Afternoon of a Faun: Tanaquil Le Clercq
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Afternoon of a Faun: Tanaquil Le Clercq
Of the great ballerinas, Tanaquil Le Clercq may have been the most transcendent. She mesmerized viewers and choreographers alike - her elongated, race-horse physique became the new prototype for the great George Balanchine. The muse to both Balanchine and Jerome Robbins, they loved her as a dancer and a woman. Balanchine married her and Robbins created his famous Afternoon of a Faun for Tanny. She was the foremost dancer of her day until it suddenly all stopped. At age 27, Tanny was struck down by polio and paralyzed. She never danced again. (c) Kino Lorber
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Rotten Tomatoes Score: 89%

Critic Reviews from Rotten Tomatoes

"It is the mythic resonance of her story that makes it a worthy subject a documentary. But it is the down-to-earth human touches that make "Afternoon of a Faun: Tanaquil Le Clercq" worth watching."
‑ Kerry Lengel, Arizona Republic
"LeClerq, who lived her later years with a fierce independence, died in 2001; in this thoughtful, quiet film, she lives on."
‑ Moira MacDonald, Seattle Times
"A beautiful tribute to a rare artist with an even rarer spirit."
‑ Daniel Walber, Nonfics
"A hopelessly insular work [that] affirms the talent of its subject, but frustratingly fails to establish a cleanly delineated backdrop or emotional throughline for a general audience."
‑ Brent Simon, Shockya.com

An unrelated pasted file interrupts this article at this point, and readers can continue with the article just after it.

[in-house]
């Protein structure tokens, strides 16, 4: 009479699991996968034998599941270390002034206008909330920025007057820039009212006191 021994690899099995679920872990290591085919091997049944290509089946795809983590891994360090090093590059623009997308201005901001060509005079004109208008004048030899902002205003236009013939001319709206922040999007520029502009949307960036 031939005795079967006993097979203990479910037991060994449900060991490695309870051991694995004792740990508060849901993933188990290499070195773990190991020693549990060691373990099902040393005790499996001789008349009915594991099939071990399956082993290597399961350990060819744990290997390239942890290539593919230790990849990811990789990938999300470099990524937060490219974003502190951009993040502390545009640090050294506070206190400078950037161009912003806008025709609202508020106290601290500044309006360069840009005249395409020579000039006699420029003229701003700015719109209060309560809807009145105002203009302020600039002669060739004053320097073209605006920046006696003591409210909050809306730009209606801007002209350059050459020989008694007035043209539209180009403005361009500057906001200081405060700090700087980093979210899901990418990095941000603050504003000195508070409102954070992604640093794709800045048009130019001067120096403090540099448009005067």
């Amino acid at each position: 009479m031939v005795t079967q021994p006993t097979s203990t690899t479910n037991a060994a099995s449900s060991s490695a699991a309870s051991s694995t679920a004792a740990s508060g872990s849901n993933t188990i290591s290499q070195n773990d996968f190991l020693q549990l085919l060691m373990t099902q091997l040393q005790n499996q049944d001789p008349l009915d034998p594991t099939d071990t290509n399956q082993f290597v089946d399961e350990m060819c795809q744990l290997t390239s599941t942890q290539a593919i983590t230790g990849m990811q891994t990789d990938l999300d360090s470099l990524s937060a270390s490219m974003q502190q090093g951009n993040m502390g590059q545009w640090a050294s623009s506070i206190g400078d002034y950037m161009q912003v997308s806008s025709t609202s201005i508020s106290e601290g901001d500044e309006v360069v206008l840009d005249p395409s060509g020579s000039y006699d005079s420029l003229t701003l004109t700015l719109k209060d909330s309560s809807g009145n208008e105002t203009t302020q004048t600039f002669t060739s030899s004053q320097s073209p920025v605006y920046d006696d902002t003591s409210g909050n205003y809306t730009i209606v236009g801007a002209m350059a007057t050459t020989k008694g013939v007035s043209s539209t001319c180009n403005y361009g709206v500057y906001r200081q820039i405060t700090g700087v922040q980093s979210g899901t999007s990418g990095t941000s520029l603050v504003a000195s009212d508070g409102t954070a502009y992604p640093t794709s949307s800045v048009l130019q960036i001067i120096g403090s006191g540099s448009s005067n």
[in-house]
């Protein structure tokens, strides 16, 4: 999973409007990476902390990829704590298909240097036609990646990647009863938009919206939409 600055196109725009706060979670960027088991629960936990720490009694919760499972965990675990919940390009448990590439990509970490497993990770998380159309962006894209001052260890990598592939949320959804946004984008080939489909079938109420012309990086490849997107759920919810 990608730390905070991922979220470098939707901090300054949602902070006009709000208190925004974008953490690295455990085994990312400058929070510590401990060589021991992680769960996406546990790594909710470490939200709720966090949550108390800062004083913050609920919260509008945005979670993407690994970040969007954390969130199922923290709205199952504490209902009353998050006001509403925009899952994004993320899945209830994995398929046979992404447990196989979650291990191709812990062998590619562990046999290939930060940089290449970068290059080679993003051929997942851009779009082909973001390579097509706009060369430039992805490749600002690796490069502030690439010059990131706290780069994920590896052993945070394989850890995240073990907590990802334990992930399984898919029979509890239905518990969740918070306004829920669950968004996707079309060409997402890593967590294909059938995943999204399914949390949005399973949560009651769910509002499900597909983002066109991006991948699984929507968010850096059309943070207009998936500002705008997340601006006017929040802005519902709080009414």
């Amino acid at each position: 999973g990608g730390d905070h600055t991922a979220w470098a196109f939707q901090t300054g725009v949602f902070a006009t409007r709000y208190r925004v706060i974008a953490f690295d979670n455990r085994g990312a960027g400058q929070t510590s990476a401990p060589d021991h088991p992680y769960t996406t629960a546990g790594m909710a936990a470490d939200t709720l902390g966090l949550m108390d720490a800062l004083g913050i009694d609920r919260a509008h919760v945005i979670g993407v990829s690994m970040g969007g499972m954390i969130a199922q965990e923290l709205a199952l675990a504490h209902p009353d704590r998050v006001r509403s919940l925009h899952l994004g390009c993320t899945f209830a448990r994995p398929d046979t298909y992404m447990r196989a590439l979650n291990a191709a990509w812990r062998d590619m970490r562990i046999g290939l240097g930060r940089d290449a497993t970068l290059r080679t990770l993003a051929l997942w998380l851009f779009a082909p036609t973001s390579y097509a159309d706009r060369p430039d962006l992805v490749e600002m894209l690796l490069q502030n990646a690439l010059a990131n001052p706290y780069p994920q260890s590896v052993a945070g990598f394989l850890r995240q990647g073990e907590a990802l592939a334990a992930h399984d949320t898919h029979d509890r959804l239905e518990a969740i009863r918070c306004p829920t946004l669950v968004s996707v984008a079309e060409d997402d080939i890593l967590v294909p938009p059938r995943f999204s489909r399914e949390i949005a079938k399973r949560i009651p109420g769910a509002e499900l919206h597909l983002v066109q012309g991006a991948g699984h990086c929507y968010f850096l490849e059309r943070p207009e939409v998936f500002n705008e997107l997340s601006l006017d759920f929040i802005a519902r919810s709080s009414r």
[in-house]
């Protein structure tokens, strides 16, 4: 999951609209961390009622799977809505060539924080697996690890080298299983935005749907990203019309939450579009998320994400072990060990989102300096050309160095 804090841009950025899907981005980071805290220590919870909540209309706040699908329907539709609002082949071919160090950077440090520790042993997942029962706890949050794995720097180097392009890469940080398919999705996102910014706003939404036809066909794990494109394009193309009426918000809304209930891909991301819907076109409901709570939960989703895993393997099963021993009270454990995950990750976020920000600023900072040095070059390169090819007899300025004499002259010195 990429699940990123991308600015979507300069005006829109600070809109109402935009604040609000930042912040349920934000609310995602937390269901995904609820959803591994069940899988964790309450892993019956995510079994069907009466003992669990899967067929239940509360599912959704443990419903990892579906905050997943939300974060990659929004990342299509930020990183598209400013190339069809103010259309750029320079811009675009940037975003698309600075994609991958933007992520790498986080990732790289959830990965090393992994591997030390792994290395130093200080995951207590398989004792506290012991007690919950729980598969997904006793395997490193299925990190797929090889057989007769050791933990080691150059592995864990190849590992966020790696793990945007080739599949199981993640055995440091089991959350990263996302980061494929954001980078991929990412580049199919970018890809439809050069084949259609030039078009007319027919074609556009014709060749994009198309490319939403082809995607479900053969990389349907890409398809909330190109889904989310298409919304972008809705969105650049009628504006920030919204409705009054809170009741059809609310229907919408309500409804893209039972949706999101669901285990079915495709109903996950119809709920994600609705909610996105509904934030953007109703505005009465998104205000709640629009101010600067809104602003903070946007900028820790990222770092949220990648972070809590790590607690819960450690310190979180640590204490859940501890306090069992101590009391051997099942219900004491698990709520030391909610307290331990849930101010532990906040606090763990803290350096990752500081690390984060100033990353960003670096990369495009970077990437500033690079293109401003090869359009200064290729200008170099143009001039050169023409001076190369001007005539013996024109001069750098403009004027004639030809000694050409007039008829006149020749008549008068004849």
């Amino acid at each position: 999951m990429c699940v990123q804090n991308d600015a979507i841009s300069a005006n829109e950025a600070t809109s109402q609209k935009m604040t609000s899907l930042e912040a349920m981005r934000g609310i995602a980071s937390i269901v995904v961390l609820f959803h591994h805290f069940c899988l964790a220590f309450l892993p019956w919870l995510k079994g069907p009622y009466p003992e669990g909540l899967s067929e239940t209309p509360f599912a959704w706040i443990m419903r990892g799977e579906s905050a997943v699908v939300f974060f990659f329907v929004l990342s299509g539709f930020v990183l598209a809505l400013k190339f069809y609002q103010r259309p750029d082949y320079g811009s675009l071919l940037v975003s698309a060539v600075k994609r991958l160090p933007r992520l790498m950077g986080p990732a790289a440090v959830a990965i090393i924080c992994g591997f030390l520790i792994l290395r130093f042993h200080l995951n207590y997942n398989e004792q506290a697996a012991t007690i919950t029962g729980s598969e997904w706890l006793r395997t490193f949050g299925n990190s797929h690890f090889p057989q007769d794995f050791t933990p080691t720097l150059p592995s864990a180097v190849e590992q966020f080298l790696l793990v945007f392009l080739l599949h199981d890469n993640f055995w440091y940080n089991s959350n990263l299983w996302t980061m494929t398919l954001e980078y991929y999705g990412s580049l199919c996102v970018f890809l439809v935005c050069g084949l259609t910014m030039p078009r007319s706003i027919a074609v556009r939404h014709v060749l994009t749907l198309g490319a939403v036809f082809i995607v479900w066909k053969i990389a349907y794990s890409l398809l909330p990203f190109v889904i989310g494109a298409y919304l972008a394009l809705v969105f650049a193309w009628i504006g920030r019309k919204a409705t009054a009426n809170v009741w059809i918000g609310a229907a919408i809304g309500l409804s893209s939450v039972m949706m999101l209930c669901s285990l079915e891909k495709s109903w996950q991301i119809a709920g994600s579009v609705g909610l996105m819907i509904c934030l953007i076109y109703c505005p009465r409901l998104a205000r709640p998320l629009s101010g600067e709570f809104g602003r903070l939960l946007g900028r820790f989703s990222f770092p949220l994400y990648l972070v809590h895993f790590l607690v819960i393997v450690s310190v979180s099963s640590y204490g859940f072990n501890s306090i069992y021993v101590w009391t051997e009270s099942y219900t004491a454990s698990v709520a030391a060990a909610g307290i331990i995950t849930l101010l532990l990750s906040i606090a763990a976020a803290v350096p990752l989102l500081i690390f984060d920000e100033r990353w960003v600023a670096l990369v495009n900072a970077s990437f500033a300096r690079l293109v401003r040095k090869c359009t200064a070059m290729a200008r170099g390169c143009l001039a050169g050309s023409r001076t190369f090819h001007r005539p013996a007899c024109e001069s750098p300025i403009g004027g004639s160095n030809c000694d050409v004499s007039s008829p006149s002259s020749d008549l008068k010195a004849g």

""Here, in a few minutes of black-and-white footage, are a gaze, a touch, a few steps and a look out at the audience that create an unforgettable impression. ""
‑ Michael Wade Simpson, culturevulture.net
""Afternoon of a Faun: Tanaquil Le Clercq" presents enough teasing glimpses into the dancer's personal and inner life to demand a fuller picture."
‑ Peter Keough, Boston Globe
"Afternoon of a Faun is primarily the story of a woman loved, desired, objectified and watched by men."
‑ Geoff Pevere, Globe and Mail
"As tragedy of the woman whose whole life was the hothouse of the dance -- including narrating her wistful, matter-of-fact letters and journals during treatment -- the doc exploring the myth of Le Clercq will be a balletomane's delight."
‑ Nathalie Atkinson, National Post
"A fascinating story of American ballet and one of the greatest ballerinas in the world."
‑ Ron Wilkinson, It's Just Movies
"[As Le Clercq falls to polio, director Nancy] Buirski digs up footage from the past of people encased in iron lungs or floating in nebulous wonderlands - outside-the-box visual cues that turn the film momentarily phantasmagoric."
‑ Matt Prigge, Metro
"This 2013 profile of famed ballerina Tanaquil Le Clercq divides its running time between biographical information and synopses of creative achievements, but it doesn't aspire to anything more than the sum of its parts."
‑ Ben Sachs, Chicago Reader
"It interviews friends and confidants, provides glimpses of what she was like as a person and, best of all, shows us clips of her dancing, which tell us so much of what we need to know."
‑ Kenneth Turan, Los Angeles Times
"Reminds us what the ballet world had for a time."
‑ Jean Lowerison, ReviewExpress.com
"Buirski easily affirms that the dancer's angular sensuality was but one aspect of her enduring creative power."
‑ Jonathan Kiefer, SF Weekly
More reviews for Afternoon of a Faun: Tanaquil Le Clercq on Rotten Tomatoes